“The purpose of the legislation is that in areas of blight that you don’t get the Supercenter effect, which is to destroy jobs and create blight,” Kamensky said.
The process gives city officials, including the City Council, more discretion over approving the project. At this level of review, officials have to make an explicit finding that a superstore is appropriate for its proposed site, basing the decision on evidence obtained from technical studies on environmental factors such as traffic or water quality.
In addition to the environmental studies, the ordinance adds a new layer of scrutiny to superstores in those downtrodden areas by requiring an analysis of the superstores’ impact on the local economy.
The economic impact of Wal-Mart Supercenters in particular has been the biggest point of controversy in the debate here in San Diego. The retailer’s backers argue that the stores generate jobs and allow consumers, especially those of modest means, to purchase the groceries at cut-rate prices. They also claim the sales tax generated by superstores helps fill the coffers of local municipalities to pay for city amenities like parks and police officers.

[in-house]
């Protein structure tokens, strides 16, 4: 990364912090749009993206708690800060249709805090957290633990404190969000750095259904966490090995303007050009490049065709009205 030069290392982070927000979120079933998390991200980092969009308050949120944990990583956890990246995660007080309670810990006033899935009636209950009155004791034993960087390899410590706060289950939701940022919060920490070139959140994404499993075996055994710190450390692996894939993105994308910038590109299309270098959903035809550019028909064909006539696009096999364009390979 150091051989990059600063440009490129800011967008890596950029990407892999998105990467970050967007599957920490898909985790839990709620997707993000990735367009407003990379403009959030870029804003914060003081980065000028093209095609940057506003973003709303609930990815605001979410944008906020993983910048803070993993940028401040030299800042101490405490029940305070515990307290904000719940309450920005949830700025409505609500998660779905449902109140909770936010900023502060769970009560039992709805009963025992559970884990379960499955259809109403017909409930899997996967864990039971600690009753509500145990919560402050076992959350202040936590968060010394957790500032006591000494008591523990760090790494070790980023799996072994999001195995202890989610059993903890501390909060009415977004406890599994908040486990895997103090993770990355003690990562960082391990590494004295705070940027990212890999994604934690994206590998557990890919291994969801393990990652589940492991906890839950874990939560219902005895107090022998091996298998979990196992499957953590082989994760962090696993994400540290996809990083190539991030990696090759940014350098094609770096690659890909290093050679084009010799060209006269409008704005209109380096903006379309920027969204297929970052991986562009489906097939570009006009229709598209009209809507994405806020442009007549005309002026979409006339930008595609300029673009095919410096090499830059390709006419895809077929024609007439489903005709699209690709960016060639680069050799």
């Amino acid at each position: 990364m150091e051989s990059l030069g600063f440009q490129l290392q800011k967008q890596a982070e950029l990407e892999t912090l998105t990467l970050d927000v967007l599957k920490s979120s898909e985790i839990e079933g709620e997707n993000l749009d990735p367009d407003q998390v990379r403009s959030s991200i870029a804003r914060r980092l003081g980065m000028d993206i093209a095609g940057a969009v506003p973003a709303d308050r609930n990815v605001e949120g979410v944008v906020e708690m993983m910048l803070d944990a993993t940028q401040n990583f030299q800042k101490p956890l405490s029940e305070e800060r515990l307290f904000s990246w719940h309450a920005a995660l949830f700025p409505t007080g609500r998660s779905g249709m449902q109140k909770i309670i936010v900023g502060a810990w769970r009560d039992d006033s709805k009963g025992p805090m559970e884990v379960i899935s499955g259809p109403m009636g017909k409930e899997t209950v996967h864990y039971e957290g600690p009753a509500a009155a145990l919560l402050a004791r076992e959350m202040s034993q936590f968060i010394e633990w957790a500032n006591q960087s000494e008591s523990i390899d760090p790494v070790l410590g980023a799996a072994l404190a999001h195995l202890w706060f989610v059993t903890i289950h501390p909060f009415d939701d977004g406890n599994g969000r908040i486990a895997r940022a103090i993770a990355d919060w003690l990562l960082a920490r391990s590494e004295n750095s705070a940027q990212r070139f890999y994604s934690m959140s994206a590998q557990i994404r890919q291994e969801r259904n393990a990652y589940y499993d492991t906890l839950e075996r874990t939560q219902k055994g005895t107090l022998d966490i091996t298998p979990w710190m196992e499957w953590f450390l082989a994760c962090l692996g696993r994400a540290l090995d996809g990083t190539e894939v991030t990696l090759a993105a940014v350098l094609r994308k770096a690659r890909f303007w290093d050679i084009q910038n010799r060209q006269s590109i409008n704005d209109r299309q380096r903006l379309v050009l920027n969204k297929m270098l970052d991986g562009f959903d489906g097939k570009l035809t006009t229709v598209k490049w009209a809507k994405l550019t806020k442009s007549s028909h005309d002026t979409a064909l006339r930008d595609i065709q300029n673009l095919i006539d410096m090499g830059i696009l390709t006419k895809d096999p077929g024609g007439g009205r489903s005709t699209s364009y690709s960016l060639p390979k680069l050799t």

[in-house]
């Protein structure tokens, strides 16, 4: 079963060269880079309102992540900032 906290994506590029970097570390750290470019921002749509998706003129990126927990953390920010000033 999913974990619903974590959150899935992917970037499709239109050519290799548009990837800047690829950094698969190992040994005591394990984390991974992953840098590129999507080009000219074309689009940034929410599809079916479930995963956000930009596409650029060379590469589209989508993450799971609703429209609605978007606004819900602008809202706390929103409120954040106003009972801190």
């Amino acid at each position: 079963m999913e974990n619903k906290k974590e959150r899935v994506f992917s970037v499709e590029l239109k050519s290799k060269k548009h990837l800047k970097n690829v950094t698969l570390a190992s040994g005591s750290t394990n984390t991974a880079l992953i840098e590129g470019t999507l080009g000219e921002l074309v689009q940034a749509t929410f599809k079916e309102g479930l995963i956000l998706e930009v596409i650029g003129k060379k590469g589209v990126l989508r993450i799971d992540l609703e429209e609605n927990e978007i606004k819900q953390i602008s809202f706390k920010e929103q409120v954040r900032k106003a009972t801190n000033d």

But Wal-Mart’s critics, found in organized labor and small business districts, see the superstores as drains on the local economy and a precursor to blight in a community. They argue Wal-Mart is able to undercut traditional grocers that pay their employees union wages by offering low pay to its own workers. By offering a one-stop shopping experience with thousands of products, Wal-Mart’s low prices make it difficult for smaller businesses who don’t have the same wholesale buying power to compete, leading to the demise of smaller shopping centers that keep neighborhoods stable.
“The ordinance is doing everything we were looking for,” said Dan Brown, a spokesman for United Food and Commercial Workers Local 770, which represents employees at traditional grocers in the area. “The idea is not to ban anyone from moving in but to make sure the community benefits from anyone who is moving in.”
In Los Angeles, a superstore developer is required to undergo a full analysis of its proposal’s economic impact on the community. The report must gauge whether the superstore would:
- Physically displace businesses or homes;
- Adversely impact or benefit nearby grocers or retail stores;
- Provide goods that were higher or lower in quality or cost;